Let’s talk about reproof. Yeah, I know, not a very popular topic, but it merits discussion as the Word of God talks about it. I will attempt to answer some common questions about why it is important that a church actively practices biblical reproof.
When should I reprove someone?
Go for restoration, not revenge.
When someone has wronged you, and your heart is right toward that person, reproof is the next step. How do you know if your heart is right in reproving someone? Ask yourself, “Do I want to speak to this person for a sense of revenge and justice? Or do I genuinely care about this individual and want to see her free from entrapment in this particular sin?” If you can honestly answer with the latter, then the next right thing is to go to that person in love. If you attempt to reprove someone out of anger or a need for revenge or the desire to put that person in her place, it is likely to go really really poorly, leaving more hurt feelings and bitterness than before. The goal of reproof should always be restoration and never revenge.
What if that Person does not Respond Well?
If you have already spent time praying for this person, and you are certain that your motivation in talking to this person is coming out of a love for God and for them as well as a desire to see them grow, change, and benefit, then you have no business worrying about how they will respond. How you reprove someone is your deal. How someone responds to it is their deal. The only time that there is an exception to this general principle is when someone has a stacked history of blowing up in response to loving rebuke. In such cases, perhaps it is better simply to pray for that person. I’m not claiming to be an authority on this. This is just my thought. If you find yourself wronged by someone and with a heart that genuinely has that person’s best interest at heart, but that person has a history of blowing up in the face of loving reproof, I might consider talking to a pastor or elder before you make a decision about what you are going to do.
What if someone reproves me, but I really don’t think I did anything wrong?
This can happen. Perhaps you did something wrong, perhaps you did not. But either way, this person is coming to you saying that you have offended or sinned. The first thing to do is to remain calm. Give the person coming to you the benefit of the doubt. Assume that they are coming to you out of love and genuine concern for your well-being. Then ask yourself, “Is there any morsel of truth to what they are saying?” If there is, acknowledge it and commit to bring that area of your life before Jesus. If you believe that what you have done was the right choice, at least commit to praying about it and asking God to search your heart. Always thank the person for being concerned for your well-being and for your spiritual life and growth. Even if this person came to you with an angry and vengeful heart, they will likely be taken aback by your humble response, and you will have helped move the relationship toward restoration.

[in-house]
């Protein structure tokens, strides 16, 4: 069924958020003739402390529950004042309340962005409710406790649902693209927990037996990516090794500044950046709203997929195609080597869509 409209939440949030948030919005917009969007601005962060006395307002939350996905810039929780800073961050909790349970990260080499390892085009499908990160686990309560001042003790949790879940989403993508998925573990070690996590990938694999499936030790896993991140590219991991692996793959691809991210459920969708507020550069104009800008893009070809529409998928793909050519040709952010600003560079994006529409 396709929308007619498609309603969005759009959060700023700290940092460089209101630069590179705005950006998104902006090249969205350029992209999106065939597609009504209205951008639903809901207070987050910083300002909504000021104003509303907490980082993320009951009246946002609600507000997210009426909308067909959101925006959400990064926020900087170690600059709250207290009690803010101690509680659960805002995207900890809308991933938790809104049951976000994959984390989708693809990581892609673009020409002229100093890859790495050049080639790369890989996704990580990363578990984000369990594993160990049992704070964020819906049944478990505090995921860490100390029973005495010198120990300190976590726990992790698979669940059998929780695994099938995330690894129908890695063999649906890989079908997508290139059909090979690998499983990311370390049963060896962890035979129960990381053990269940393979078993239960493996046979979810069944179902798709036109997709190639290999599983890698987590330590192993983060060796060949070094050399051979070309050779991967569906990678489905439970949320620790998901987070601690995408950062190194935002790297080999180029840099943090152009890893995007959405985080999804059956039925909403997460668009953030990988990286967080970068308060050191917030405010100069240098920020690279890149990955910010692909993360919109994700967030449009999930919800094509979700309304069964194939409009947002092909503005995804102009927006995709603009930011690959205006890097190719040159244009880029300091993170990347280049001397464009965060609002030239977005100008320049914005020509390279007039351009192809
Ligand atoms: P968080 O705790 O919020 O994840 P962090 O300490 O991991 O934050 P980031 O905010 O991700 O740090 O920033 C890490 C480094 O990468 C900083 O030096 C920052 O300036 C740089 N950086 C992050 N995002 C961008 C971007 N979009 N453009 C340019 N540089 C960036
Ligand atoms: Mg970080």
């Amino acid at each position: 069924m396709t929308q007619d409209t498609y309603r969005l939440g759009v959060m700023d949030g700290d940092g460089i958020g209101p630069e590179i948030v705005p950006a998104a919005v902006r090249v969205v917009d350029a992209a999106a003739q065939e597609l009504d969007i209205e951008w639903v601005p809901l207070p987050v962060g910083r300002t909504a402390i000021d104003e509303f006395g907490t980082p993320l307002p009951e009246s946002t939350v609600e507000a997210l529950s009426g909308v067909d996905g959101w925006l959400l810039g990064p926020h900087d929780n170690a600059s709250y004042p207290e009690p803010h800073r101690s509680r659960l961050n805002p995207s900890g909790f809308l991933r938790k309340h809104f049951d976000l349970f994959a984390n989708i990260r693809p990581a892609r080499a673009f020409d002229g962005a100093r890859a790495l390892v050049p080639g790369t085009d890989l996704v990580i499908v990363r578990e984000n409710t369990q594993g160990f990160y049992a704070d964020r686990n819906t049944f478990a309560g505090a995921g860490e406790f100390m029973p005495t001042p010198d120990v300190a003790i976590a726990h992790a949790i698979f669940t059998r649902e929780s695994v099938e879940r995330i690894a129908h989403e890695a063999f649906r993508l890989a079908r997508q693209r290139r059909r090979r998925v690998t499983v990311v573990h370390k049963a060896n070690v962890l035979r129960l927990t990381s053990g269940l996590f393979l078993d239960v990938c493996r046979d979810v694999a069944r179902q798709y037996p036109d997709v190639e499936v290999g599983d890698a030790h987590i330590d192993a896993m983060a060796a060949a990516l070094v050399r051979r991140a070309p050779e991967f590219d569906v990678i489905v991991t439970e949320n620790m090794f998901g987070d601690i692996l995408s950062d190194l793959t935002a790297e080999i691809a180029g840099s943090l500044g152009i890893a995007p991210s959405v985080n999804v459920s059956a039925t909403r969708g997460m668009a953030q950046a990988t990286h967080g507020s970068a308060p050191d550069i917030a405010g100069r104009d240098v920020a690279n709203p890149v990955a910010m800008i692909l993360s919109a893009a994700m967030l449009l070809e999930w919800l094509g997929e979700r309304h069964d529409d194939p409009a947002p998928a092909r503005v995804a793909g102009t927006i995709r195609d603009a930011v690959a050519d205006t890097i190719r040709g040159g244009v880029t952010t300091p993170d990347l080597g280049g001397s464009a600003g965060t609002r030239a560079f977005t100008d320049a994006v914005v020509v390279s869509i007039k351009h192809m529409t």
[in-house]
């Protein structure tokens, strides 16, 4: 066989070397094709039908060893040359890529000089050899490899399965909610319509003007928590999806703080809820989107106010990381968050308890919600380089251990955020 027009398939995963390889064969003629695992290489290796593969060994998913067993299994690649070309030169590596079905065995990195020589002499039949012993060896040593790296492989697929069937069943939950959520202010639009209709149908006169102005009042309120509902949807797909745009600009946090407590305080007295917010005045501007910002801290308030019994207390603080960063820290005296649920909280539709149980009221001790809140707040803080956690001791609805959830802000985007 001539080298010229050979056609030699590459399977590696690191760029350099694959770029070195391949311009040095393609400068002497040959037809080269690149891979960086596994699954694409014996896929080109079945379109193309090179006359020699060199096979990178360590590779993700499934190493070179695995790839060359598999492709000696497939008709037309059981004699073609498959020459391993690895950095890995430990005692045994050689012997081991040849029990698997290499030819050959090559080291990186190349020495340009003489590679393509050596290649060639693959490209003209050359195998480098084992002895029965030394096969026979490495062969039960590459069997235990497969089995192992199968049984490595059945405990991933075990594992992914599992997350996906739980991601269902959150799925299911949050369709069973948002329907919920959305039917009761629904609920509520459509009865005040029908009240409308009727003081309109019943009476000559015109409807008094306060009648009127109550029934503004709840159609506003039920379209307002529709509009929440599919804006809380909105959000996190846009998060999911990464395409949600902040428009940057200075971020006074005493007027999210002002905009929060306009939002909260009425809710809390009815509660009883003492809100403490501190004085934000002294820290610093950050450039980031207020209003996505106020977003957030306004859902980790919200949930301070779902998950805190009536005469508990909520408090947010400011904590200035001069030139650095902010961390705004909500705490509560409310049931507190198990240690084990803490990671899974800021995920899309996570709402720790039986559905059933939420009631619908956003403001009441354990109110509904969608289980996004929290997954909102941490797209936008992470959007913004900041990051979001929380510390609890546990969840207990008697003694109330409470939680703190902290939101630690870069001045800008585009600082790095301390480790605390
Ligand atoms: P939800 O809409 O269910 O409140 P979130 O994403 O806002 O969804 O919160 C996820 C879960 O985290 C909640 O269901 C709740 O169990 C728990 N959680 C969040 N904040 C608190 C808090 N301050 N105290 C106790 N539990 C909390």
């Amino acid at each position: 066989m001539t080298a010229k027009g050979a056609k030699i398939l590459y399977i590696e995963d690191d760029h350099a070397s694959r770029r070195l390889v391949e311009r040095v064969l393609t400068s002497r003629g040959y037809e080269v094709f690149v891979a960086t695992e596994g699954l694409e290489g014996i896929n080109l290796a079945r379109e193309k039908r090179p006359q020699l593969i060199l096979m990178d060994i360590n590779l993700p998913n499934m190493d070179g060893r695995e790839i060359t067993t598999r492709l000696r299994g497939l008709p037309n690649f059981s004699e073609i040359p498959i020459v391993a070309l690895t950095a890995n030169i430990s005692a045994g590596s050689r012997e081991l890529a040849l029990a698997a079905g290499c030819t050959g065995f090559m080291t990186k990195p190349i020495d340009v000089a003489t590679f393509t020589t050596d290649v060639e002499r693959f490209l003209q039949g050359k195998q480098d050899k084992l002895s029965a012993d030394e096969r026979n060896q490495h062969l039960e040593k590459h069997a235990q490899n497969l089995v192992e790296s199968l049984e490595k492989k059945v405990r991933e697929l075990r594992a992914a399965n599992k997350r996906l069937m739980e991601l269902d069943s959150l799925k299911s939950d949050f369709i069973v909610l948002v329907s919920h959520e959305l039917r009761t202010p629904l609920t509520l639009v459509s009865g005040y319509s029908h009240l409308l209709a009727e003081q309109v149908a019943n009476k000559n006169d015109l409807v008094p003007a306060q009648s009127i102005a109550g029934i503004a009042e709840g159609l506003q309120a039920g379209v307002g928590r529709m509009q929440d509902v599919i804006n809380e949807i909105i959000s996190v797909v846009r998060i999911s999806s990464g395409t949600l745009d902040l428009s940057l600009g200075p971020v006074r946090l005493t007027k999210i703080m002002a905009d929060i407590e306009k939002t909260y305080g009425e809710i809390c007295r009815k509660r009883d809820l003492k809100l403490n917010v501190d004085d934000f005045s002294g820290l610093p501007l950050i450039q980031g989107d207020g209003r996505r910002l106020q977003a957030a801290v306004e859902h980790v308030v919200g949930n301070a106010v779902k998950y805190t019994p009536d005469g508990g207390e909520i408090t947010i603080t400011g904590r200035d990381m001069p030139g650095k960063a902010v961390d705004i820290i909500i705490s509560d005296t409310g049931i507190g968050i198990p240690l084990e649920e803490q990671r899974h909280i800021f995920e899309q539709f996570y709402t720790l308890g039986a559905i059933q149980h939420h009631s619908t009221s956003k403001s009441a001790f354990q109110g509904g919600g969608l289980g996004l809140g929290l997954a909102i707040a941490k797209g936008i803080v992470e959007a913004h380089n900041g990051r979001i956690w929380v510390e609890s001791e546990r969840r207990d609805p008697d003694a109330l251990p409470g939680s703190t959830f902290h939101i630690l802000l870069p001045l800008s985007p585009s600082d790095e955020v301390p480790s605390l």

Lack of Reproof leads to Gossip
Gossip usually doesn’t happen because someone wakes up one day and decides they are going to slander someone and turn people against them for no reason. Gossip usually happens because someone has felt hurt, maybe even violated. It happens because people want to feel validated. They want someone to hear their side of the story and to sympathize with them. It is rarely as malicious as you might think. Gossip usually comes from hurting hearts- hurting hearts that have not been restored to the person who hurt them. When someone is hurt and prays to God for help in forgiveness, makes his heart right toward the person who hurt him, and goes to the person in love, gossip has no chance. It is stamped out before it even begins. A church free of gossip is a beautiful thing. But even when gossip does happen, you can still apply all of these same principles of reproof and go to that person. Otherwise, you will end up gossiping about someone who was gossiping. A bit hypocritical, wouldn’t you say?
I don’t like confrontation. Why should I bother?
Because if you don’t, Bitterness has opportunity to rule in your heart.
Without active reproof, churches will fall apart as bitterness festers in hearts. Members will come and go, but few will remain and see the fruit that comes from lasting relationships. When people wrong us, we have a few choices. We can try to forget about it and act like it never happened. But even if we forgive the person who hurt us, we will not have the opportunity for a deeper relationship with them, and all of our friendships will remain surface level.
We can let it fester and grow bitter. Now, this is obviously not the right choice, but unfortunately it is the one many people choose because it just sort of feels good to hang on to that resentment. Too often, people intend to forgive and move on, but they never actually forgive. As much as they intended to forgive….as much as they wanted to forgive….when they hear that person’s name, they cringe. When they see that person in the lobby at church, they look the other way. A person who leaves enough bitterness to fester in his soul will, when once enough people in the church have wronged him, eventually leave and start the whole process over at a new church, thinking there will be better people there when the truth is, the problem was in his heart all along. The only real solution to deal with someone who has wronged you is reproof. Reproof, when done in a biblical manner, restores and deepens relationships, builds trust, and keeps a church functioning together for the long hall.
“Faithful are the Wounds of a friend; profuse are the kisses of an enemy.” Proverbs 27:6